So my husband and I have usually been the drop the kids off at G&G on the way to the airport type. Our kids are now 8 and 10 and are asking to be able to come with us. We were supposed to go to France in April which didn't happen, and want to do one more adults only European trip summer 2021 before we start taking kids, but I'm really doubting if that will happen. Our kids are pretty great travelers, and I'm starting to wonder if we should think more about, when we can travel again, to start taking them with us. I love travel planning and would be willing to do this. I posted this in the England forum because that is the first place we would go. HP studios and castles! Thoughts? What worked for you and didn't?
Take the kids, you won't regret it! It obviously will be a different type of trip since you are now adding in two more people to accommodate, worry about, add in their opinions on what they want to do, etc. But that is the added fun and excitement you will enjoy.
We took our kids to Italy when they were a little older (15 and 17) but that was only because we couldn’t afford it any earlier. To this day, they say that that first European trip got them started on traveling overseas and not being afraid to do so. They have since been overseas numerous times to Europe including Gambia, Africa and Scotland and my son took a trip with his friend to Germany as soon as he graduated from high school. He has been to Iceland, France, Italy, Portugal and a few more I can’t remember.
Make them part of the planning process and get their opinions, but you will do most of the planning. They will take it all in and get to see how this whole thing works. THAT is the most fun of all.
Why do you want it to be an adults only trip? We've been taking our kids with us since they were born, I couldn't even comprehend the idea of leaving them with their grandparents. Travelling with them has always had its challenges even now when they're 15 and 13. They can walk and carry their own stuff now but the frustrations are more about fighting rather than logistics.
It's not always been short haul holidays either. We took them to New Jersey and New York when the youngest was two and I can't recall any problems. What does have to change is what you do whilst you're travelling. Gone were the days when we could spend evenings dining out and drinking in bars (that's now creeping back however) but that's part and parcel of having kids.....you have to make sacrifices.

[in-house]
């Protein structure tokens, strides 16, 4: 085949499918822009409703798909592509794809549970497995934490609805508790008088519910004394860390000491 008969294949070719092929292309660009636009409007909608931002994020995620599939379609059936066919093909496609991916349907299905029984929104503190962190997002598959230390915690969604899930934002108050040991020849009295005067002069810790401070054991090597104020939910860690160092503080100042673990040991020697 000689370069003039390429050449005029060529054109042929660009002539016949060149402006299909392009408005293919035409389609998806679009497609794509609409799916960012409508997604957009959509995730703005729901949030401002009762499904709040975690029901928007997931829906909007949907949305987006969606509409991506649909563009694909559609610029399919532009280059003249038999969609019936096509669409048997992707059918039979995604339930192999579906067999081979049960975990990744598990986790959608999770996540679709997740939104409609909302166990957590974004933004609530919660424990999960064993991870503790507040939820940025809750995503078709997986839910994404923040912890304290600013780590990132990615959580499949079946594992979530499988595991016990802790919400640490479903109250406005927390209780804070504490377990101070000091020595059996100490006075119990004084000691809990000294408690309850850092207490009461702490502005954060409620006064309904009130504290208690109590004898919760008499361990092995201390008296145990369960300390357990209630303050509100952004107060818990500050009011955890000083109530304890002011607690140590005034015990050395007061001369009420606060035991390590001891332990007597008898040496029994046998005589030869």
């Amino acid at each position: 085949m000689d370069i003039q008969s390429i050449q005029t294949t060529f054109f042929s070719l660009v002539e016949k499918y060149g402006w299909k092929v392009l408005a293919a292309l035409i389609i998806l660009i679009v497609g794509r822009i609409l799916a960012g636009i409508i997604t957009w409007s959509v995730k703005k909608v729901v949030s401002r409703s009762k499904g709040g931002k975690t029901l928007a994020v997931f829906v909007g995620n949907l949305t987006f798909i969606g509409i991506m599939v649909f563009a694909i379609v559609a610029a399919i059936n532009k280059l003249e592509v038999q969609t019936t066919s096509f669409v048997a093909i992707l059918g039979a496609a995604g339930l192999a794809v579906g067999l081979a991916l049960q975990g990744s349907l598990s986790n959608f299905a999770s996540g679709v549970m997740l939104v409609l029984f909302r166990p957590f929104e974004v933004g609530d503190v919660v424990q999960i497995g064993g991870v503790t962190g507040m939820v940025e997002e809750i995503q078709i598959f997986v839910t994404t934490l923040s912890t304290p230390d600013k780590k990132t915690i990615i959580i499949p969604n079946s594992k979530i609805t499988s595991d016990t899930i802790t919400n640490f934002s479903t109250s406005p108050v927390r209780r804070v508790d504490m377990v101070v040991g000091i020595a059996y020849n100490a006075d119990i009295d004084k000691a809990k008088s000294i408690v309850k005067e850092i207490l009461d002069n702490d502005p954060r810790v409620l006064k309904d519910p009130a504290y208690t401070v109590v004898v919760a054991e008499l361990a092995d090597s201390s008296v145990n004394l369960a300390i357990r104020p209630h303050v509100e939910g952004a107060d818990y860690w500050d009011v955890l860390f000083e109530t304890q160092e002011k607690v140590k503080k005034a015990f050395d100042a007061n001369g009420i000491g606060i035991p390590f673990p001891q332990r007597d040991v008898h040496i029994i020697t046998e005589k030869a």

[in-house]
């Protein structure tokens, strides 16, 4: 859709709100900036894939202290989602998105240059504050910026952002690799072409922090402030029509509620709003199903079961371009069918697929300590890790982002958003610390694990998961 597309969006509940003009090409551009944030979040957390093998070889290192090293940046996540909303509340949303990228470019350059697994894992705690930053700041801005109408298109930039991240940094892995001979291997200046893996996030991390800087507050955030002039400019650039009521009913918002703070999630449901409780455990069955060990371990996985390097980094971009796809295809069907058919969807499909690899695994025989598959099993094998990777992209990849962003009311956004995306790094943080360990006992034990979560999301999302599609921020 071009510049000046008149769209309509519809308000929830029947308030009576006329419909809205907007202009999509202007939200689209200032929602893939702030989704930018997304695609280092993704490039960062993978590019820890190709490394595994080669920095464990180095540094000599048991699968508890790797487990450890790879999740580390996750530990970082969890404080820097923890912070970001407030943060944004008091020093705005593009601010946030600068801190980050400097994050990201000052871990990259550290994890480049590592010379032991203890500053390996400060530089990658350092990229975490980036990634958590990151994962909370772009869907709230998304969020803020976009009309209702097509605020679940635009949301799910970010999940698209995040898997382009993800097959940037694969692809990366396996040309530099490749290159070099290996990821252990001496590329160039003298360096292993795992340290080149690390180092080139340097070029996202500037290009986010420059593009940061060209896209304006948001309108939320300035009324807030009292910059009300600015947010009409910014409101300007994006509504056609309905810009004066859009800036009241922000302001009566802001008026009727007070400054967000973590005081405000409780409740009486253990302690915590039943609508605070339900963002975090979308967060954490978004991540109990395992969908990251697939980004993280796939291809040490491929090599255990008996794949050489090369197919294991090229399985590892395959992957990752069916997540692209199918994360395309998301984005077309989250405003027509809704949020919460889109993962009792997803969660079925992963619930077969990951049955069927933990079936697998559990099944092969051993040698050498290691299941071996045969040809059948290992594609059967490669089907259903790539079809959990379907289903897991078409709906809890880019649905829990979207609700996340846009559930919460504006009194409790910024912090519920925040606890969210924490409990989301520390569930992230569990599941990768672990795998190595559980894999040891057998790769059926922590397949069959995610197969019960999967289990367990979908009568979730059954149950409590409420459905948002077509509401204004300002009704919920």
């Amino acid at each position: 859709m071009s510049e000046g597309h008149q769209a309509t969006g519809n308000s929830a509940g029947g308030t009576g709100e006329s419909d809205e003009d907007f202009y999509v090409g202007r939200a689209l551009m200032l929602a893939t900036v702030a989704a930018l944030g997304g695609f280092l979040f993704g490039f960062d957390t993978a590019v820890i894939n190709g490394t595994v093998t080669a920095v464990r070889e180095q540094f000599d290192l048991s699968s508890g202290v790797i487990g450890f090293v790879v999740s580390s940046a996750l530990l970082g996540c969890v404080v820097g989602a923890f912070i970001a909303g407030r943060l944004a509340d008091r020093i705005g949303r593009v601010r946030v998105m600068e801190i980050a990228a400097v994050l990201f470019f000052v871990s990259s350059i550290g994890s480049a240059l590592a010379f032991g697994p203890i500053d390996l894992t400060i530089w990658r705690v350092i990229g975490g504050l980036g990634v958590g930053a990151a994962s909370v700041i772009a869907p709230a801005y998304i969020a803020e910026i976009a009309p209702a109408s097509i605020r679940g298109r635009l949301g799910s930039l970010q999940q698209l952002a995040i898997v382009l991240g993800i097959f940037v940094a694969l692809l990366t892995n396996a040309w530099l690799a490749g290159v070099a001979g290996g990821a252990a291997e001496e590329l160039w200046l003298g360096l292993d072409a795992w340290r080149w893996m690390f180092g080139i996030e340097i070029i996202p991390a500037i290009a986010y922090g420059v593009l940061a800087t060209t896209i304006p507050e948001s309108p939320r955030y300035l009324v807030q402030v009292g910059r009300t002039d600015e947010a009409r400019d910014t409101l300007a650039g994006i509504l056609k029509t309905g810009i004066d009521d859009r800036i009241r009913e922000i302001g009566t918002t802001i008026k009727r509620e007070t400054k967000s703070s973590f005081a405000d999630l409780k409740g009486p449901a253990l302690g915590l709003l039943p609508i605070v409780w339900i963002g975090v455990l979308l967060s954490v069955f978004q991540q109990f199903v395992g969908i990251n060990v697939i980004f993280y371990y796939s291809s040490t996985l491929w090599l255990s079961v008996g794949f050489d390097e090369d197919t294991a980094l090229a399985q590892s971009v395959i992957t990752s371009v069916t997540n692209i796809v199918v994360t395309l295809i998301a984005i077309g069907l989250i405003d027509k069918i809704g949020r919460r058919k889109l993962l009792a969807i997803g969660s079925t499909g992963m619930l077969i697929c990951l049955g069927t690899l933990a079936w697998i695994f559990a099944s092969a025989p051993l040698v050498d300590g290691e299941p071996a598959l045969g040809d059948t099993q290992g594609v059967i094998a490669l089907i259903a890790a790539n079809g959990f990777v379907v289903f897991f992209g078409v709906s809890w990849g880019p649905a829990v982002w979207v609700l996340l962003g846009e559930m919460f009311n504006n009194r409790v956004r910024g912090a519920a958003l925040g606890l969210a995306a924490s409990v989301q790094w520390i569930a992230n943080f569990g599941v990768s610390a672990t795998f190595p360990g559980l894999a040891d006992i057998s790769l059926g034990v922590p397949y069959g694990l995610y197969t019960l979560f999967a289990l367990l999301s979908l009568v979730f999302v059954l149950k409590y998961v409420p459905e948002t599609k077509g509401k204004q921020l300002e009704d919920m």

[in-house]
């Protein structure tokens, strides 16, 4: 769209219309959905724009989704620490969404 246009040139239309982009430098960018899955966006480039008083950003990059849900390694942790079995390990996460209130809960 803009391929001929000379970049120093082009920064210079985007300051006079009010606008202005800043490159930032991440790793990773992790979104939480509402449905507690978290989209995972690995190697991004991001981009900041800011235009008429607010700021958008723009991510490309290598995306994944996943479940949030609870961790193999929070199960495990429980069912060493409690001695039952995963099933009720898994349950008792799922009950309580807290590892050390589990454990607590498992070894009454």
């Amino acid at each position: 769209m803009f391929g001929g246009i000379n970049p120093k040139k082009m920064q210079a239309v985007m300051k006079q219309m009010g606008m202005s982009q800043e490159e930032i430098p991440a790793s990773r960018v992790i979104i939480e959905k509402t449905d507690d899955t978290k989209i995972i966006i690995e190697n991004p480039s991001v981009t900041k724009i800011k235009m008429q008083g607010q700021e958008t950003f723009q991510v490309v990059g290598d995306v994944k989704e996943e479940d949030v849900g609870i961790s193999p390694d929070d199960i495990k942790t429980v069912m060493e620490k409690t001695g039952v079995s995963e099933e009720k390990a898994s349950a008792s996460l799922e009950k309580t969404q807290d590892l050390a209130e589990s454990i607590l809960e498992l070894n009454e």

What you may find is that you'll discover great places oriented towards children but where you can also indulge the inner child in you. I recall a fantastic science 'museum' in Rome set up solely for kids but the sheer unashamed joy on the dad's faces as they get to play with all the equipment, building dams and making pipelines in the water section or the variety of other science museums with equally fun and interesting interactive displays was amusing to observe. Plus there are all the theme parks, playzones etc where you can abandon all sense of adultness.
At 8 and 10 your children are perfectly capable of travelling well and enjoying what England has to offer. Castles, forts, ancient monuments, medieval houses etc can all be enjoyed equally by children and adults alike, they're just viewed through different eyes and minds. The only difficulty you'll have is deciding on where to narrow down your visit.
Thanks Steve! I am looking forward to seeing the wonder on their faces and hopefully having them fall in love with what I love about traveling in Europe.
I think the fact that they're asking to go should be worth a lot of votes in favor of taking them.
Acraven, I am started to think about that too. We didn't take them when they were younger because they wouldn't remember it and we wanted some time for ourselves as a couple traveling without the hassle that really young kids bring and no memories. Plus, the grandparents loved time with them. But now they are engaged and interested so I'm thinking it might be time.
Absolutely take them. Our first European trip with kids was to London (at about the same age). That is a great place to start since there is something for everyone there and no stress over language. Much will seem somewhat familiar to them, since American television (especially PBS) often features British dramas/histories.
Since that trip, we have traveled to Madrid, Rome, Paris, Normandy, Lisbon, Amsterdam (and returned to London 3 times) with the kids - sadly, our Scotland trip was canceled due to COVID. In most of these places, we rented flats and made day trips as well as enjoying what our base city had to offer.
Do the Tower of London, HP studios (reserve in advance and work out the trains), lots of museums (many free) ideal for short visits. Eat at the Crypt of St. Martin in the Fields. Maybe another day trip to Bletchley Park, Windsor, Hampton Court, or Oxford? A tour of Parliament (reserve in advance), the Cabinet War Rooms, the free Ritblatt Gallery at the BL to see the manuscripts and Magna Carta?
Feeling sad since my December trip with my London-loving daughter will not happen this year either.
What time of year are you considering?
Pat - It would be June most likely.
When my children were 11 and 14 we took them to Spain and they loved everything except the museums. On that trip we hit the highlights, Madrid, Toledo, Segovia, Sevilla, Cordoba, Granada, and Merida. In France we only went to Lourdes.
jamieelsabio - did they say why they didn't like the museums? My husband and I are museum people, and my kids do pretty good with them, so I'm wondering how we could keep the museums but make sure the kids still enjoyed them without becoming museumed out or bored if there are a lot.